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What are the Stages of Vulvar Cancer?

The stage of cancer tells how much cancer there is and how far it has spread. By using exams and tests, a doctor can tell the stage of a person's vulvar cancer. A cancer's stage is one of the most important factors in deciding the best treatment for the cancer. Stage 0 or carcinoma in situ is a very early lesion. The lesion is found only in the surface of the skin.

Invasive vulvar cancer is staged as follows:

  • Stage I. In Stage I, cancer is found only in the vulva and/or the space between the opening of the rectum and the vagina (called the perineum). The lymph glands do not contain cancer and it has not spread to other organs or tissues elsewhere in the body: 

    • Stage IA. The tumor is about 3/4 inch (2 centimeters) or smaller and has only grown about 1 millimeter (less than 1/25 inch) into the tissue of the vulva.

    • Stage IB. In Stage IB, cancer is found only in the vulva and/or the perineum, but has spread more than 1 millimeter (mm) beneath the surface of the skin and/or has caused a tumor that is larger than 2 centimeters (cm).

  • Stage II. In Stage II, cancer has spread beyond the vulva and perineum to the lower portion of the vagina or urethra (the tube through which urine passes from the bladder to outside the body) and/or anus. It has not spread to the lymph nodes or other organs. 

  • Stage IIIA. In Stage IIIA, cancer is found in the vulva and/or perineum and has spread to nearby tissues such as the lower part of the urethra, the vagina, and/or the anus (the opening of the rectum). In addition, the cancer has either spread to one nearby lymph node and the lesion is at least 5 mm or larger, or it has spread to one or two lymph nodes with a lesion smaller than 5 mm. The cancer has not spread to more distant sites in the body.

  • Stage IIIB. In Stage IIIB, cancer is found in the vulva and/or perineum and has spread to nearby tissues such as the lower part of the urethra, the vagina, and/or the anus. Also, the cancer has either spread to at least three lymph nodes with the size of the cancer spread less than 5 mm, or it has spread to two or more lymph nodes and the size of the cancer spread is larger than 5 mm. The cancer has not spread to more distant sites in the body.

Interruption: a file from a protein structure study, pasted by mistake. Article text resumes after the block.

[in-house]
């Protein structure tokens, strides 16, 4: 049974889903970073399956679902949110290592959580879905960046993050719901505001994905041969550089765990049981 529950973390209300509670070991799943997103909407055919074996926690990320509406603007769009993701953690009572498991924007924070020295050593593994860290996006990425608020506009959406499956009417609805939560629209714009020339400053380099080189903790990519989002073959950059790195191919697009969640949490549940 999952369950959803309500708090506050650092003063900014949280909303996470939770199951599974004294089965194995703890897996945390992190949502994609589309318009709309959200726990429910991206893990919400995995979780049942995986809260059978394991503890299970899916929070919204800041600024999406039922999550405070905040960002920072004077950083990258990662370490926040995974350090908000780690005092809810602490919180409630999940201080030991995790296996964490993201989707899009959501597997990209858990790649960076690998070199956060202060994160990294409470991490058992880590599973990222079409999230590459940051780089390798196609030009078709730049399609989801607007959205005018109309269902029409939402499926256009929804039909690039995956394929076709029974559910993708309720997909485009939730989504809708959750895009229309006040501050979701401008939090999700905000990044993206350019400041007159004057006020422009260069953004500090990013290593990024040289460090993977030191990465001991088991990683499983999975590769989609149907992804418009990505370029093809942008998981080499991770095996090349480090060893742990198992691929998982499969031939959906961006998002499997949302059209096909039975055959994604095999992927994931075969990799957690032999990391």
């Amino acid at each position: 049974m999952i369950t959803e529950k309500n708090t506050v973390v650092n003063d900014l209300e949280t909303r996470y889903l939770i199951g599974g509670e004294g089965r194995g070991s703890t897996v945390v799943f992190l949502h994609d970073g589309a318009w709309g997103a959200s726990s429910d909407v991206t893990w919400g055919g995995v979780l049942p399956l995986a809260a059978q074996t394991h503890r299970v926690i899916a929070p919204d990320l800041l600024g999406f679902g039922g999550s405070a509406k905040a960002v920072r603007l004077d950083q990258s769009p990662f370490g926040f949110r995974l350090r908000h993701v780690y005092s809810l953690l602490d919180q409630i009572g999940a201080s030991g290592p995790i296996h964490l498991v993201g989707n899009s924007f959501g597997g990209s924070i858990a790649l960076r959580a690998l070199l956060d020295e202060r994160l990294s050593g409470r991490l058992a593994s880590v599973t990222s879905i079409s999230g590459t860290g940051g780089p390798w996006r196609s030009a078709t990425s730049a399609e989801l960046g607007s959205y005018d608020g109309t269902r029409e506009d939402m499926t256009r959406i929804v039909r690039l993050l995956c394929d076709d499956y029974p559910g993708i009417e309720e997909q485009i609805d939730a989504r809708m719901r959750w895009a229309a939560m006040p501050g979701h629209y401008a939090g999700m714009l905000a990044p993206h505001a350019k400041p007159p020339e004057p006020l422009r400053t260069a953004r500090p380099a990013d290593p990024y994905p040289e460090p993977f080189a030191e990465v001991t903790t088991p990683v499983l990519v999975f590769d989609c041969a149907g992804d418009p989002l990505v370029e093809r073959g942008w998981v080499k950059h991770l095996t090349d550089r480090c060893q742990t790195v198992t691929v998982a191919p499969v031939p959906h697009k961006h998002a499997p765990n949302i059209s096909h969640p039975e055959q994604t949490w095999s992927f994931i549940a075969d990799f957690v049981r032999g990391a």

• Stage IIIC. In Stage IIIC, cancer is found in the vulva and/or perineum and has spread to nearby tissues such as the lower part of the urethra, the vagina, and/or the anus. Additionally, the cancer has spread to lymph nodes in the area and at least one of the nodes has cancer growing through its outer layer. The cancer has not spread to more distant sites in the body.

  • Stage IVA. In Stage IVA, either of these situations is found: 

    • Cancer is found in the vulva and/or perineum and has spread to nearby tissues such as the lower part of the urethra, the vagina, and/or the anus. Nearby lymph nodes in which cancer is found have become attached to the surrounding tissues or have ulcerated (leading to open sores). The cancer has not spread to distant organs in the body.  

    • Cancer has spread from the vulva and/or perineum into the bladder, rectum, pelvic bone, or further up the urethra. Nearby lymph nodes may or may not be involved. The cancer has not spread to more distant sites in the body.

  • Stage IVB. This is the most advanced stage of vulvar cancer, in which the cancer has spread to organs, tissues, and/or lymph nodes further away in the body.  

  • Recurrent. Recurrent cancer means that the cancer has come back (recurred) after it has been treated. It may come back in the vulva or another place.

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